Protests held in Guruvayoor over entry curbs


Guruvayoor (Kerala) : Kerala's famed Sree Krishna Temple in Guruvayoor Monday saw unprecedented police presence with two separate protests being held over the issue of granting entry to non-Hindus.

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The Democratic Youth Federation of India (DYFI), the youth wing of the Communist Party of India-Marxist (CPI-M), staged what they called the 'second Guruvayoor Satyagraha', calling for a revival of renaissance values.

The Bharatiya Janata Party (BJP), meanwhile, began an all-women's daylong fast to protest the CPI-M's demand to bring about legislations to open up Kerala temples to all devotees regardless of their religion. Around 2,000 women are said to have observed the daylong fast.

Both the protests were held a good distance away from the temple premises.

The DYFI event was inaugurated by 93-year-old K. Madhavan who had taken part in the first Guruvayoor Satyagraha held 75 years ago that sought entry for untouchables. It was only in 1936 that untouchables were granted entry into the temples in Kerala.

Well-known litterateur and social critic Sukumar Azhikode said it was time the temple priests bow down to change in the wake of recent controversies.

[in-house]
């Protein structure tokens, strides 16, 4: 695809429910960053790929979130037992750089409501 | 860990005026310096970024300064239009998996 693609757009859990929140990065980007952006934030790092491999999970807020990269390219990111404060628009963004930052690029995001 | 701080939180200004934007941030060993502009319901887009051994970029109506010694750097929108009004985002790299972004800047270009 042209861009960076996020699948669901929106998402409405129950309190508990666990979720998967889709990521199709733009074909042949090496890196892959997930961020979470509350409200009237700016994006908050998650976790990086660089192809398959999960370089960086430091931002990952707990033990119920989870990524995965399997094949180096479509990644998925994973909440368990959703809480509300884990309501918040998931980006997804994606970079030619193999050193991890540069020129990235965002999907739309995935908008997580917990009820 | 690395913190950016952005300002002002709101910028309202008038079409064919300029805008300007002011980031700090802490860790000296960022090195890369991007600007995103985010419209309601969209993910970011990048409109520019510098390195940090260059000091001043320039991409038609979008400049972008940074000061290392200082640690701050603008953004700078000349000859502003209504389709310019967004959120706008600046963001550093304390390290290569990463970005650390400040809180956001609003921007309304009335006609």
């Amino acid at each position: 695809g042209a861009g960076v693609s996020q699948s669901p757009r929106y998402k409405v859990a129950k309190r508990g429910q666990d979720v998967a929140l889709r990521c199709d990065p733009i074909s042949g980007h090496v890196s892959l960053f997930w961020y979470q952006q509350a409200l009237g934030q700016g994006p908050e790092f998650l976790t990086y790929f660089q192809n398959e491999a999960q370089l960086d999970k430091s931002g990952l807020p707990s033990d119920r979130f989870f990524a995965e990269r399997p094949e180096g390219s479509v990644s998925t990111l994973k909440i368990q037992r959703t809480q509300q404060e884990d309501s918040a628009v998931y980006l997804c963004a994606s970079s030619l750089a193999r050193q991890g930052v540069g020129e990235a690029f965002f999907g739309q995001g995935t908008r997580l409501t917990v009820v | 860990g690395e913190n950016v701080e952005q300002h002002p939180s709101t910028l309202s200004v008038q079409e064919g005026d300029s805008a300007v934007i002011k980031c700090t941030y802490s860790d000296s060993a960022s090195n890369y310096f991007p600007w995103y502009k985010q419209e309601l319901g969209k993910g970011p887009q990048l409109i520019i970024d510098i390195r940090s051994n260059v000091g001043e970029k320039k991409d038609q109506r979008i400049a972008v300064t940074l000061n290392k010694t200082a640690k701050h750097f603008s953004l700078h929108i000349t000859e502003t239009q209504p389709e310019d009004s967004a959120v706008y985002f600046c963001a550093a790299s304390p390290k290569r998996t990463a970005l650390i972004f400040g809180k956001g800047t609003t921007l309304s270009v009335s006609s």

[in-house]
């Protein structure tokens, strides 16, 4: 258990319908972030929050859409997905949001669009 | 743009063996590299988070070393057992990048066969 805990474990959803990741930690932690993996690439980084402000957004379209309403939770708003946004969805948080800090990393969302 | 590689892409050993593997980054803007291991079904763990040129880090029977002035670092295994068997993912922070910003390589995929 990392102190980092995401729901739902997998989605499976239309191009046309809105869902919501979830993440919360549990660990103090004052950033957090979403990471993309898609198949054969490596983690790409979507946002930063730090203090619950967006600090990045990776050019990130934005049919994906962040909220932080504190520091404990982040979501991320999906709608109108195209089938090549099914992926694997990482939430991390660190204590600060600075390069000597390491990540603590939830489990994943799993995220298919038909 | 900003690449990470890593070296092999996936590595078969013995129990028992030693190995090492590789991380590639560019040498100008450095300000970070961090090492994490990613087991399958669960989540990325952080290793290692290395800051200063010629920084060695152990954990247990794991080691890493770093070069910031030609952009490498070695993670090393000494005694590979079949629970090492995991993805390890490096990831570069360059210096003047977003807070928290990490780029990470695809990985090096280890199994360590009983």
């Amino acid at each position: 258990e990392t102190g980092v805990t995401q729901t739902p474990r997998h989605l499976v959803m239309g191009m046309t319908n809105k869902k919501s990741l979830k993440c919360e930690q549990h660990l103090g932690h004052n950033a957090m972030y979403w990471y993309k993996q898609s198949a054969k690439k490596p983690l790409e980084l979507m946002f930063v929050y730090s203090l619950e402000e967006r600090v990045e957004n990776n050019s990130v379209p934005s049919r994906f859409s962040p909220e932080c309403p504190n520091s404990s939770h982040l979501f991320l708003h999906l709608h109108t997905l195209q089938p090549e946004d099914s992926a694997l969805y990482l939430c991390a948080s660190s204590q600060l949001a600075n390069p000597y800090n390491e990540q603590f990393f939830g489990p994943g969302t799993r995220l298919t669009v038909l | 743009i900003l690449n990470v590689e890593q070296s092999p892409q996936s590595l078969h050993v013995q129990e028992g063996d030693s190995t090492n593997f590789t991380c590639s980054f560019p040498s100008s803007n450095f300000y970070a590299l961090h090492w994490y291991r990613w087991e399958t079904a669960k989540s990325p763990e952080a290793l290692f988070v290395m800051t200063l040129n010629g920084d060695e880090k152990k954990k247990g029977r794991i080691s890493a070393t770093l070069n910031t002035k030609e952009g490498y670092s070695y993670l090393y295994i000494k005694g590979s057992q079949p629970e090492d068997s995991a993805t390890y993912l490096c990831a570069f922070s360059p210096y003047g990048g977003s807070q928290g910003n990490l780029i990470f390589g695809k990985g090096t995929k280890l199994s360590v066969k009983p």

"I don't know if god is still in this temple after all the shameful incidents that have occurred here over customs and traditions," Azhikode remarked.

Veteran south Indian actress Sukumari kicked off the BJP protest and the daylong women's fast.

BJP state president P.K. Krishna Das said the party was not against changes being brought about but questioned the authority Communists and atheists had in temple matters.

"The CPI-M is now attempting a Kerala version of the Chinese cultural revolution where the Communists first lashed out at cultural leaders. We want change to happen but in a peaceful way like Mahatma Gandhi advocated and not like Marx and Mao did," Das told IANS later.

The issue over allowing entry to non-Hindus was first raised by Kerala Devasom Minister G. Sudhakaran, who wrote to the temple board that eminent singer K.J. Yesudas, a Christian, be allowed to sing on the premises Hindu devotional compositions that he is famous for.

Soon after, on May 19, Guruvayoor priests performed a purification ritual after the visit of Overseas Indian Affairs Minister Vayalar Ravi and his family to the temple for the naming ceremony of Ravi's grandchild. Ravi's wife Mercy Ravi, a former Congress legislator of the Kerala assembly, is a Christian by birth.

The temple board had, however, last week apologised to Ravi's family.

Since then there have been demands from various quarters that the temple open its doors to all believers. But the supreme authority of the temple (Guruvayoor Temple Pramabarya Paricharana Samithy) last month ruled out any change.